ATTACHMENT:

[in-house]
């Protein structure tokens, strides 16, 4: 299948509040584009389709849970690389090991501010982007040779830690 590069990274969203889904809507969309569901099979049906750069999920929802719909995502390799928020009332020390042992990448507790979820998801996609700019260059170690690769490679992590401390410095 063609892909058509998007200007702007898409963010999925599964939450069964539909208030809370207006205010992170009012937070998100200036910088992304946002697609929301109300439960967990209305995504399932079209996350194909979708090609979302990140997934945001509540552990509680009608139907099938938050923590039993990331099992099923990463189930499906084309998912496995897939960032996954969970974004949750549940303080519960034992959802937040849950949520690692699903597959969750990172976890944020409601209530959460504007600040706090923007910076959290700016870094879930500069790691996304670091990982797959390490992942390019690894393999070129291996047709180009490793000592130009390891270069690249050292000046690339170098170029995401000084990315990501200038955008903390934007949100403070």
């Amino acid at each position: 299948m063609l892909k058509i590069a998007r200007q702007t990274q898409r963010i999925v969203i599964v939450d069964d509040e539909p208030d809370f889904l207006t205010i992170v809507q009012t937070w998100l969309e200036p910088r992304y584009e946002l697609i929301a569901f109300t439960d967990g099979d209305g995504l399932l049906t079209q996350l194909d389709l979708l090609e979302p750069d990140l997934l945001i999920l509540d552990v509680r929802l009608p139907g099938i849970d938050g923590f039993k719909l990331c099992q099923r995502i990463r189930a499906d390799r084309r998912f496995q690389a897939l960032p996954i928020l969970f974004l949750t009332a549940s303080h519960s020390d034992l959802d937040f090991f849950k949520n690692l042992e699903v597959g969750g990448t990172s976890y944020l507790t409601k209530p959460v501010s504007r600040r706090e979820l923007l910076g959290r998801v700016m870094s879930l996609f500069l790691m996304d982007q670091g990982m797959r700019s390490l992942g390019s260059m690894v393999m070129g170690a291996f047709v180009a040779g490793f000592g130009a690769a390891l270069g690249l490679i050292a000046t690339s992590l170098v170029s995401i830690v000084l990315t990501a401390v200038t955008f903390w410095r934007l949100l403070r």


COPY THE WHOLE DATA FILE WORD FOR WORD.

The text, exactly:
[in-house]
């Protein structure tokens, strides 16, 4: 299948509040584009389709849970690389090991501010982007040779830690 590069990274969203889904809507969309569901099979049906750069999920929802719909995502390799928020009332020390042992990448507790979820998801996609700019260059170690690769490679992590401390410095 063609892909058509998007200007702007898409963010999925599964939450069964539909208030809370207006205010992170009012937070998100200036910088992304946002697609929301109300439960967990209305995504399932079209996350194909979708090609979302990140997934945001509540552990509680009608139907099938938050923590039993990331099992099923990463189930499906084309998912496995897939960032996954969970974004949750549940303080519960034992959802937040849950949520690692699903597959969750990172976890944020409601209530959460504007600040706090923007910076959290700016870094879930500069790691996304670091990982797959390490992942390019690894393999070129291996047709180009490793000592130009390891270069690249050292000046690339170098170029995401000084990315990501200038955008903390934007949100403070």
């Amino acid at each position: 299948m063609l892909k058509i590069a998007r200007q702007t990274q898409r963010i999925v969203i599964v939450d069964d509040e539909p208030d809370f889904l207006t205010i992170v809507q009012t937070w998100l969309e200036p910088r992304y584009e946002l697609i929301a569901f109300t439960d967990g099979d209305g995504l399932l049906t079209q996350l194909d389709l979708l090609e979302p750069d990140l997934l945001i999920l509540d552990v509680r929802l009608p139907g099938i849970d938050g923590f039993k719909l990331c099992q099923r995502i990463r189930a499906d390799r084309r998912f496995q690389a897939l960032p996954i928020l969970f974004l949750t009332a549940s303080h519960s020390d034992l959802d937040f090991f849950k949520n690692l042992e699903v597959g969750g990448t990172s976890y944020l507790t409601k209530p959460v501010s504007r600040r706090e979820l923007l910076g959290r998801v700016m870094s879930l996609f500069l790691m996304d982007q670091g990982m797959r700019s390490l992942g390019s260059m690894v393999m070129g170690a291996f047709v180009a040779g490793f000592g130009a690769a390891l270069g690249l490679i050292a000046t690339s992590l170098v170029s995401i830690v000084l990315t990501a401390v200038t955008f903390w410095r934007l949100l403070r």